World Cup qualifying disaster in Guatemala puts USA under pressure

The loss to Guatemala was the USA's first since 1988 and first in World Cup qualifying.
Publish date:

Get all of Grant Wahl’s columns as soon as they’re published. Download the new Sports Illustrated app (iOS or Android) and personalize your experience by following your favorite teams and SI writers.

GUATEMALA CITY — The U.S. put on an embarrassing display in a World Cup qualifier, losing to lightly regarded Guatemala 2-0 on Friday in one of the most dismal performances in the five-year tenure of coach Jurgen Klinsmann. The hosts scored twice in the opening 15 minutes—once off a corner kick and once off a goal kick down the middle—and ended a 21-game winless streak against the U.S. that dated back to 1988.

The loss left the U.S. (four points) in third place in its semifinal round qualifying group, behind Trinidad and Tobago (seven) and Guatemala (six). The U.S. has to finish in the top two to advance to the final-round Hexagonal and now has three games to do it, starting with Tuesday's qualifier against Guatemala in Columbus, Ohio.

Here are my three thoughts on the game:

This was bad from the U.S. across the board 

There was plenty of blame for Rafael Morales's seventh-minute goal, from Edgar Castillo's awful backpass that led to the corner kicks, to Mix Diskerud's soft-as-Charmin marking, to Tim Howard's too-slow reaction to the shot.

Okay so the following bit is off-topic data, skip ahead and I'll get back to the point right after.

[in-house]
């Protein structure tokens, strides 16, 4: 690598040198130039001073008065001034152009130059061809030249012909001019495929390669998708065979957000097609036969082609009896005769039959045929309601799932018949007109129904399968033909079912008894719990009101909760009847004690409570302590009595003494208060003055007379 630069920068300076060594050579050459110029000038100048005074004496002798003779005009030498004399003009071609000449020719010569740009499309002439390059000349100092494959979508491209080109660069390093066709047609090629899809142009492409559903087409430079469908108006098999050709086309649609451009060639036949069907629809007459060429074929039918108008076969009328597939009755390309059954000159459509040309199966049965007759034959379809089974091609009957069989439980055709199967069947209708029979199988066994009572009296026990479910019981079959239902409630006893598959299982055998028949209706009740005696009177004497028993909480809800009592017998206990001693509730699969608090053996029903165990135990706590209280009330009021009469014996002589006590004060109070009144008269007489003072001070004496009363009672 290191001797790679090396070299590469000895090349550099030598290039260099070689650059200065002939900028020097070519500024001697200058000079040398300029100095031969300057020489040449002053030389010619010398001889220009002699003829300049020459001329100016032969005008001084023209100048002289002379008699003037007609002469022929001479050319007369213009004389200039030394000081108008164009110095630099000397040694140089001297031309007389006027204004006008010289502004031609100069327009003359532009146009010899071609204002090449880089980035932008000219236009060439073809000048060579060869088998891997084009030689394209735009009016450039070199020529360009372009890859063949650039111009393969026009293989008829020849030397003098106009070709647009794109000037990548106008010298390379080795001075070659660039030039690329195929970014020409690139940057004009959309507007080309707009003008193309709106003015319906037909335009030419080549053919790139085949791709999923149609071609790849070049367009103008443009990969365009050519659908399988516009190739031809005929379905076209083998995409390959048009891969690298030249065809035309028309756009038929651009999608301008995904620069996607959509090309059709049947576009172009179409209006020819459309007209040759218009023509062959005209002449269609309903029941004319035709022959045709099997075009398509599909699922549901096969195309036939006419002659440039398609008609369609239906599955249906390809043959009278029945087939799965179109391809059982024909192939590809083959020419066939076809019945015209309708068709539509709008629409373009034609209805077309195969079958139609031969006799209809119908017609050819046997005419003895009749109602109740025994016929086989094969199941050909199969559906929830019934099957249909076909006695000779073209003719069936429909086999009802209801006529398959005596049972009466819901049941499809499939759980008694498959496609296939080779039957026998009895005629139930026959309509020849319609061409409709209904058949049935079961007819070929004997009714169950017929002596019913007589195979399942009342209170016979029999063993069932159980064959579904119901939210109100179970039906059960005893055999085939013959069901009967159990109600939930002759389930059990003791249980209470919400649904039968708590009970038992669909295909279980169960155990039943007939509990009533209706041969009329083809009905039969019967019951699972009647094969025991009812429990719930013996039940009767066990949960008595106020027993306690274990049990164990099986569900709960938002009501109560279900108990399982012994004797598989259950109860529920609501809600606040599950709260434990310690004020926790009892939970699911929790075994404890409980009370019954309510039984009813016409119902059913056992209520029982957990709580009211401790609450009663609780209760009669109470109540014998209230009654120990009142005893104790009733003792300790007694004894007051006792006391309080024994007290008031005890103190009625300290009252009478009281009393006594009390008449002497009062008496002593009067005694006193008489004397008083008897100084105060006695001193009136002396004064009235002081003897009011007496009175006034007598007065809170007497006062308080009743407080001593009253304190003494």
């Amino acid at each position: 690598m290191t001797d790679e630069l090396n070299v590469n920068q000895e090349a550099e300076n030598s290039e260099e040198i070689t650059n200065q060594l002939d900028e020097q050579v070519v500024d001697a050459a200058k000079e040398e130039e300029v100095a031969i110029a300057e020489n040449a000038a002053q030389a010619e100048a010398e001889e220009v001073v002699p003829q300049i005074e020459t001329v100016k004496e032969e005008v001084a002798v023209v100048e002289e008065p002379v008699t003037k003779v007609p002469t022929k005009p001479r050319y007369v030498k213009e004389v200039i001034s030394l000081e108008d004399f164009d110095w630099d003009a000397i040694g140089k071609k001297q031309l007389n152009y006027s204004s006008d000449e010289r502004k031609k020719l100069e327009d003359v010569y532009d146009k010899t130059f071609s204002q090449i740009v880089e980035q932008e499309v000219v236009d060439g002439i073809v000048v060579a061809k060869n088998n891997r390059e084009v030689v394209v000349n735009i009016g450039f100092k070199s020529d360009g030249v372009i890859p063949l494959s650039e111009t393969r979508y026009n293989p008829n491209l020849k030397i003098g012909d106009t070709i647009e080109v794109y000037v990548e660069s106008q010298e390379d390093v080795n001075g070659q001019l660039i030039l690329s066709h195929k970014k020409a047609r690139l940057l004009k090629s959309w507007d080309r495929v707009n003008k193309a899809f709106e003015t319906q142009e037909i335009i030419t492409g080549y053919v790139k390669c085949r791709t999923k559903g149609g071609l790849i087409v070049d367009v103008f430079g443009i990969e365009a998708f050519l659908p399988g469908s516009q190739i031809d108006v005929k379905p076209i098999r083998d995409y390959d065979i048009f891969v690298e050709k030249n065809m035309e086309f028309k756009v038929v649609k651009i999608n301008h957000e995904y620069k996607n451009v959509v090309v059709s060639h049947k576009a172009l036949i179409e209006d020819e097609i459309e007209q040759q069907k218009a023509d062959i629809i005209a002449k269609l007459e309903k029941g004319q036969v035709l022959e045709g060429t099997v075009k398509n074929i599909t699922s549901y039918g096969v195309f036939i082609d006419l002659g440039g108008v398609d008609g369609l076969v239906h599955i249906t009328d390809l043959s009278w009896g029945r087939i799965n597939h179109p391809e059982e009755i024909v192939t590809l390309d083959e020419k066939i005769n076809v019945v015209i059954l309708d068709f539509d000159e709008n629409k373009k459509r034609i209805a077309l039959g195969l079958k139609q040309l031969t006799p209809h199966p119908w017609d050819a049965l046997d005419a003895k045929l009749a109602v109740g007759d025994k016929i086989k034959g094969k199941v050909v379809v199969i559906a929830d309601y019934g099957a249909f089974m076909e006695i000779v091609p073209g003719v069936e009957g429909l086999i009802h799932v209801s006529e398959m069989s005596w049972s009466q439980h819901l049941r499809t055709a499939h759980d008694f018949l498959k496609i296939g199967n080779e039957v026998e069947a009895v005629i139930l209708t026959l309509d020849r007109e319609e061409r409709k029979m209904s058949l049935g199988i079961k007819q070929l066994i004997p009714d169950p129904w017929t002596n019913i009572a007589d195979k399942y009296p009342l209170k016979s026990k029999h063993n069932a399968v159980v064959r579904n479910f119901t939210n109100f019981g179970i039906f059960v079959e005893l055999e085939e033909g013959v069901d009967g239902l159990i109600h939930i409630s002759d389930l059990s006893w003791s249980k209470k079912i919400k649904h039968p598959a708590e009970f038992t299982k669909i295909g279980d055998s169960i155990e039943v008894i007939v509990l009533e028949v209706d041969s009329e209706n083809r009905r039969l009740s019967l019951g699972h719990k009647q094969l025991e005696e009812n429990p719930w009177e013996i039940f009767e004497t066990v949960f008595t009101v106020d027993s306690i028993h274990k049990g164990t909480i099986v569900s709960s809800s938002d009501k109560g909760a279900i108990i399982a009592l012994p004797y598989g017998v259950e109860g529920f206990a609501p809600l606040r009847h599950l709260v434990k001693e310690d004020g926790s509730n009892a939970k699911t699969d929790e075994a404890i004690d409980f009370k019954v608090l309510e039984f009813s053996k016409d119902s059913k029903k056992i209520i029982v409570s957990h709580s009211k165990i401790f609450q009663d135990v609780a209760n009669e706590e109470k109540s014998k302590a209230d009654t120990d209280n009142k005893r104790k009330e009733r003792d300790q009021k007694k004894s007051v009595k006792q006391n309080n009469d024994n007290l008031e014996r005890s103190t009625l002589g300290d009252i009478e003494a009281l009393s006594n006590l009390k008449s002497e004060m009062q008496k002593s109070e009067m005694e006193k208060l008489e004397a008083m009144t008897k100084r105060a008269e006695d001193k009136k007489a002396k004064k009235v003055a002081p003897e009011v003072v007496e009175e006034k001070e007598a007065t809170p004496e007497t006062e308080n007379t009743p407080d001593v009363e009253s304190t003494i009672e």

Nor can it ever be excused when you let a team send a goal kick down the middle for 85-year-old Carlos Ruiz to score (O.K., he's 36). 

But there was more to the mess than that. The U.S. continually booted the ball downfield, struggling to possess the ball, and had trouble maintaining composure. Guatemala shouldn't be good enough for this to happen, and yet it did.

Klinsmann should and will face the heat

It was one thing for the U.S. to have a bad 2015, but it's an even bigger problem when you start to throw World Cup qualification into question. Klinsmann made several head-scratching decisions on Friday. He started the overmatched Diskerud in central midfield (instead of Kyle Beckerman, Geoff Cameron, Darlington Nagbe or Lee Nguyen). He started Howard in goal over Brad Guzan, even though Guzan has been playing at club level and Howard hasn't since January 24. And Klinsmann continues to defy logic and play guys out of position, from Cameron to DeAndre Yedlin to Michael Orozco.

The players deserve their share of the blame—captain Michael Bradley wasn't sharp either—but Klinsmann is now presiding over a team that has been slouching in the wrong direction for far too long.

The U.S. still has some wiggle room

A home win against Guatemala on Tuesday would still likely put the U.S. in second place by a point over the Chapines with highly winnable qualifiers left at home against Trinidad and at lowly St. Vincent and the Grenadines. In fact, the current situation is eerily similar to the one in this round four years ago, when the U.S. lost at Jamaica and faced a near-must-win game at home against the Reggae Boyz. That, too, was in Columbus, and the Americans found a way to get three points.

They'll need that to happen again in Ohio on Tuesday. Qualifying for World Cups is never guaranteed, and there's less margin for error in the six-game semifinal round than there is in the 10-game Hex. After a brutal night here, the U.S. is in a dogfight it never expected to be in. Tuesday's a big one. Near must-win.